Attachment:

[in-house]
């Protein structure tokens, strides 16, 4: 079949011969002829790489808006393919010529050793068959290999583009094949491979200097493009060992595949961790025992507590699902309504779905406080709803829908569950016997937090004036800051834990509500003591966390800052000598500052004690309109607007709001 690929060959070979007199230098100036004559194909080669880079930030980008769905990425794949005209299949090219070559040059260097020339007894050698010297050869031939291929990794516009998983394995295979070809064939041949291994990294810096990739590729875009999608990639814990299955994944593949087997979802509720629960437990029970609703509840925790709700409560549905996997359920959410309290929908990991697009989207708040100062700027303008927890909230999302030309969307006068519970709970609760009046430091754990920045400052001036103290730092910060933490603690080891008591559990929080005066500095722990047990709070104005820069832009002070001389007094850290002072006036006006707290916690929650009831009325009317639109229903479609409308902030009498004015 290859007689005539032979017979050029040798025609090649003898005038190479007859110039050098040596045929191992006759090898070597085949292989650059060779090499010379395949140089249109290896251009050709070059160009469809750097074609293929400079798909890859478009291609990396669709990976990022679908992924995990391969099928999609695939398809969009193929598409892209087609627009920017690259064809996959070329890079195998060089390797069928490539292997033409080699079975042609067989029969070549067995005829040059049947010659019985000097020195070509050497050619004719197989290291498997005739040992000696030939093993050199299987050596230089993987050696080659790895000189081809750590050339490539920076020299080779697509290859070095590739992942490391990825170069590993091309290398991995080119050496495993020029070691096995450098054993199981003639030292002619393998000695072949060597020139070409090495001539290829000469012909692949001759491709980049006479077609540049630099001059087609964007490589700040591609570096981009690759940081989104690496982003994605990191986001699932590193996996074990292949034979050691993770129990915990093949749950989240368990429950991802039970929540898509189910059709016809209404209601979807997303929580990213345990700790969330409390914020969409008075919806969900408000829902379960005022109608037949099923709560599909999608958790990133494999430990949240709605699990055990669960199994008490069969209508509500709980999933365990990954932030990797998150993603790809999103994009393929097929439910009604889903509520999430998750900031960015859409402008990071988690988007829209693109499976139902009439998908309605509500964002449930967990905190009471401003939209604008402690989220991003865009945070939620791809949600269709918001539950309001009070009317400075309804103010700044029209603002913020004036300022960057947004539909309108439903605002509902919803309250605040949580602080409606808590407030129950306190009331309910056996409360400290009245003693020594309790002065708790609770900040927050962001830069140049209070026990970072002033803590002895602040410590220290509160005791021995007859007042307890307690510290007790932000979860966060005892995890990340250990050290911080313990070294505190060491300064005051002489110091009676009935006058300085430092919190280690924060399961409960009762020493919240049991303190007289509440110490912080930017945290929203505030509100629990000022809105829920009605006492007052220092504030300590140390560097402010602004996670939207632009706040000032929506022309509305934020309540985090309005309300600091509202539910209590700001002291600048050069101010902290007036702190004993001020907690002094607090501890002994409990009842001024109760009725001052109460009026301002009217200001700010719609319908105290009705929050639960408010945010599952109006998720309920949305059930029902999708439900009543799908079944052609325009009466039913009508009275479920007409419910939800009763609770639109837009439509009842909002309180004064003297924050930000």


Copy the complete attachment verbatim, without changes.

[in-house]
């Protein structure tokens, strides 16, 4: 079949011969002829790489808006393919010529050793068959290999583009094949491979200097493009060992595949961790025992507590699902309504779905406080709803829908569950016997937090004036800051834990509500003591966390800052000598500052004690309109607007709001 690929060959070979007199230098100036004559194909080669880079930030980008769905990425794949005209299949090219070559040059260097020339007894050698010297050869031939291929990794516009998983394995295979070809064939041949291994990294810096990739590729875009999608990639814990299955994944593949087997979802509720629960437990029970609703509840925790709700409560549905996997359920959410309290929908990991697009989207708040100062700027303008927890909230999302030309969307006068519970709970609760009046430091754990920045400052001036103290730092910060933490603690080891008591559990929080005066500095722990047990709070104005820069832009002070001389007094850290002072006036006006707290916690929650009831009325009317639109229903479609409308902030009498004015 290859007689005539032979017979050029040798025609090649003898005038190479007859110039050098040596045929191992006759090898070597085949292989650059060779090499010379395949140089249109290896251009050709070059160009469809750097074609293929400079798909890859478009291609990396669709990976990022679908992924995990391969099928999609695939398809969009193929598409892209087609627009920017690259064809996959070329890079195998060089390797069928490539292997033409080699079975042609067989029969070549067995005829040059049947010659019985000097020195070509050497050619004719197989290291498997005739040992000696030939093993050199299987050596230089993987050696080659790895000189081809750590050339490539920076020299080779697509290859070095590739992942490391990825170069590993091309290398991995080119050496495993020029070691096995450098054993199981003639030292002619393998000695072949060597020139070409090495001539290829000469012909692949001759491709980049006479077609540049630099001059087609964007490589700040591609570096981009690759940081989104690496982003994605990191986001699932590193996996074990292949034979050691993770129990915990093949749950989240368990429950991802039970929540898509189910059709016809209404209601979807997303929580990213345990700790969330409390914020969409008075919806969900408000829902379960005022109608037949099923709560599909999608958790990133494999430990949240709605699990055990669960199994008490069969209508509500709980999933365990990954932030990797998150993603790809999103994009393929097929439910009604889903509520999430998750900031960015859409402008990071988690988007829209693109499976139902009439998908309605509500964002449930967990905190009471401003939209604008402690989220991003865009945070939620791809949600269709918001539950309001009070009317400075309804103010700044029209603002913020004036300022960057947004539909309108439903605002509902919803309250605040949580602080409606808590407030129950306190009331309910056996409360400290009245003693020594309790002065708790609770900040927050962001830069140049209070026990970072002033803590002895602040410590220290509160005791021995007859007042307890307690510290007790932000979860966060005892995890990340250990050290911080313990070294505190060491300064005051002489110091009676009935006058300085430092919190280690924060399961409960009762020493919240049991303190007289509440110490912080930017945290929203505030509100629990000022809105829920009605006492007052220092504030300590140390560097402010602004996670939207632009706040000032929506022309509305934020309540985090309005309300600091509202539910209590700001002291600048050069101010902290007036702190004993001020907690002094607090501890002994409990009842001024109760009725001052109460009026301002009217200001700010719609319908105290009705929050639960408010945010599952109006998720309920949305059930029902999708439900009543799908079944052609325009009466039913009508009275479920007409419910939800009763609770639109837009439509009842909002309180004064003297924050930000």